Much later in 2016, they noticed in South Africa, increasing research focus on well-being; healthcare engagement and performance; gender; sexuality; violence; HIV/Aids; and disability. Innovation and achievement also became topical. In some way, transformation and decolonisation still formed part of the research categories. However, scholars observed a disconnect between engagement and transformation work and management and policy patterns in the sector. The former did not necessarily influence the latter.

Professor Keet pointed out that decolonisation, as a field of interest, was not visible in the two decades studied. Gender came stronger as a category of research interest than race.

Globally, transformation research trends over the past five years surfaced four themes, namely:
• information and communications technology and CoViD-19;
• leadership equity pedagogy and social justice;
• management, governance and innovation;
• transformation, decolonisation and race and language.

Engagement in transformation not a priority in South Africa’s higher education

All of this showed, according to Keet, that engagement was not a key theme in transformation studies concerning higher education. Additionally, the analysis revealed a weakness in African connections. “Our work seems to be disembodied from our continent,” he said.

He thus deduced that “these types of studies add to a crucial anthology of ourselves. A better and more accurate way of disclosing ourselves to ourselves. The objectification of ourselves within our work.”

He challenged the academics in attendance to consider such an analysis as a basis for theory, a doctoral study or even an accumulating permanent body of knowledge. “It has to be conceived as an attitude, an ethos, a philosophical life in which the critic of what we are is at one and the same time, the historical analysis of the limits that are imposed on us, and an experiment on the possible transcendence,” he said.

He argued that “decolonisation should start with seeing ourselves clearly.”

“Our research themes through this analysis suggest a conceptualisation of engagement and transformation as a non-existent interplay, putting the change project of the university on the backfoot from the very beginning. The trends in the research themes also say something about our emotional and effective investment in the system. And perhaps, there is a correlation between these trends and the transformation and engagement inertia in South African universities.”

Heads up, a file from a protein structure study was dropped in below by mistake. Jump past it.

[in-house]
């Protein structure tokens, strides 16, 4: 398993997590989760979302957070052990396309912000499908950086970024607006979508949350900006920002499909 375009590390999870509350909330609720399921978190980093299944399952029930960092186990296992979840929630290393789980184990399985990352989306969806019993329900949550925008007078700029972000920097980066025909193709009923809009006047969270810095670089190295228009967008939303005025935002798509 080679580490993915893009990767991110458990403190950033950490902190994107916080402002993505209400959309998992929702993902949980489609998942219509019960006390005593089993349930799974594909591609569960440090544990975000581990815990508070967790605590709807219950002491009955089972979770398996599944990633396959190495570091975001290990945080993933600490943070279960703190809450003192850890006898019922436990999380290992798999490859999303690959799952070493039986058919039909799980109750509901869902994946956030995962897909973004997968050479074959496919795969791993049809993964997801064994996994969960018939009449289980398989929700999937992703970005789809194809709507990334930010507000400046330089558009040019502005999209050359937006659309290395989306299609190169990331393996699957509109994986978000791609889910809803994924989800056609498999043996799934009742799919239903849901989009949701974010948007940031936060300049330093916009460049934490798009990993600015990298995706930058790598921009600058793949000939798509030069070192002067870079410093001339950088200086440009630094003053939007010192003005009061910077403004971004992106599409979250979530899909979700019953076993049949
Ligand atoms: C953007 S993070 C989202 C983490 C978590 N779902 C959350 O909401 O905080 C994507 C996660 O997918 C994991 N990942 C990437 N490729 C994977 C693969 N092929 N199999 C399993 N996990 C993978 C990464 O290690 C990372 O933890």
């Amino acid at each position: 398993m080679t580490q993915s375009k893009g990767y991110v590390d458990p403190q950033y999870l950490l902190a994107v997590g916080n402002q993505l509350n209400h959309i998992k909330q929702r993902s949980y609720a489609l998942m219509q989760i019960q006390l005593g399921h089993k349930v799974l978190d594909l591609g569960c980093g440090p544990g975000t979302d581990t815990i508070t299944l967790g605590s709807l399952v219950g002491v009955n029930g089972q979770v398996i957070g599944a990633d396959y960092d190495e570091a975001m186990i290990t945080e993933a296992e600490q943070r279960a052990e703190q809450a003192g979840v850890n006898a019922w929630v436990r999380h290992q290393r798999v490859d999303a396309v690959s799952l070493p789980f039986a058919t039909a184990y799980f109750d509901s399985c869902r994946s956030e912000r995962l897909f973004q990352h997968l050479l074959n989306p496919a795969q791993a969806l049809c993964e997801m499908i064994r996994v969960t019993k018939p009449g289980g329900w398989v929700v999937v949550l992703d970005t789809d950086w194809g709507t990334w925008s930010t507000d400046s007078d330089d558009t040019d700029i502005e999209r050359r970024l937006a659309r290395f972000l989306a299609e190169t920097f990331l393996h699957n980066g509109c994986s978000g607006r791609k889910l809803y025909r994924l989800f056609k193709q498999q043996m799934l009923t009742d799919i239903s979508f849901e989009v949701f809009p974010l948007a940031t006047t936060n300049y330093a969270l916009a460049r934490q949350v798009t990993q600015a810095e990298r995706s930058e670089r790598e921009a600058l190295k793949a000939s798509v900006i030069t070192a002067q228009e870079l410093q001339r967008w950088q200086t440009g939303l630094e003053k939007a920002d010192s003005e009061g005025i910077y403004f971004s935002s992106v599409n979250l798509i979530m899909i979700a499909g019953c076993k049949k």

He went on to say that in the case of engagement and transformation, there were sets of metrics and trends and conservative neoliberal ideas that formed a normative scheme palatable to the system and individuals in the broader sector. He said there was a benevolent, charitable and empowerment conception of engagement and excess equity compliance-driven understanding of transformation that can be justified, rationalised and normalised. According to Professor Keet, some of these conceptions are presented falsely as being progressive from a social justice’s point.

“It is perhaps these formulations that disallow a productive transformation, engagement interface,” he said in conclusion. “It is our task to fix it.”

Professor Andre Keet is an active member of USAf’s Transformation Strategy Group, some of whose priorities in the next five years include the reconstruction of institutional culture by focussing on the design of universities around our students and staff, with emphasis on residences and the curriculum and establishing a national project to theorise and to build models of universities that are seriously engaged in the local context in which they find themselves. The TSG is also concerned about the wellbeing of people with disabilities in higher education with a view to improving responses. It aims to positively influence responses to gender-based violence; and the inequalities highlighted by CoViD-19.

The TSG priorities explain the Group’s choice of sub-themes they explored in the recent conference. In addition to The Engaged University and Transformation, the TSG also dedicated two other breakaway sessions to Student-Centred Universities and The Responsive University.

The writer, Nqobile Tembe, is a Communication Consultant contracted by Universities South Africa.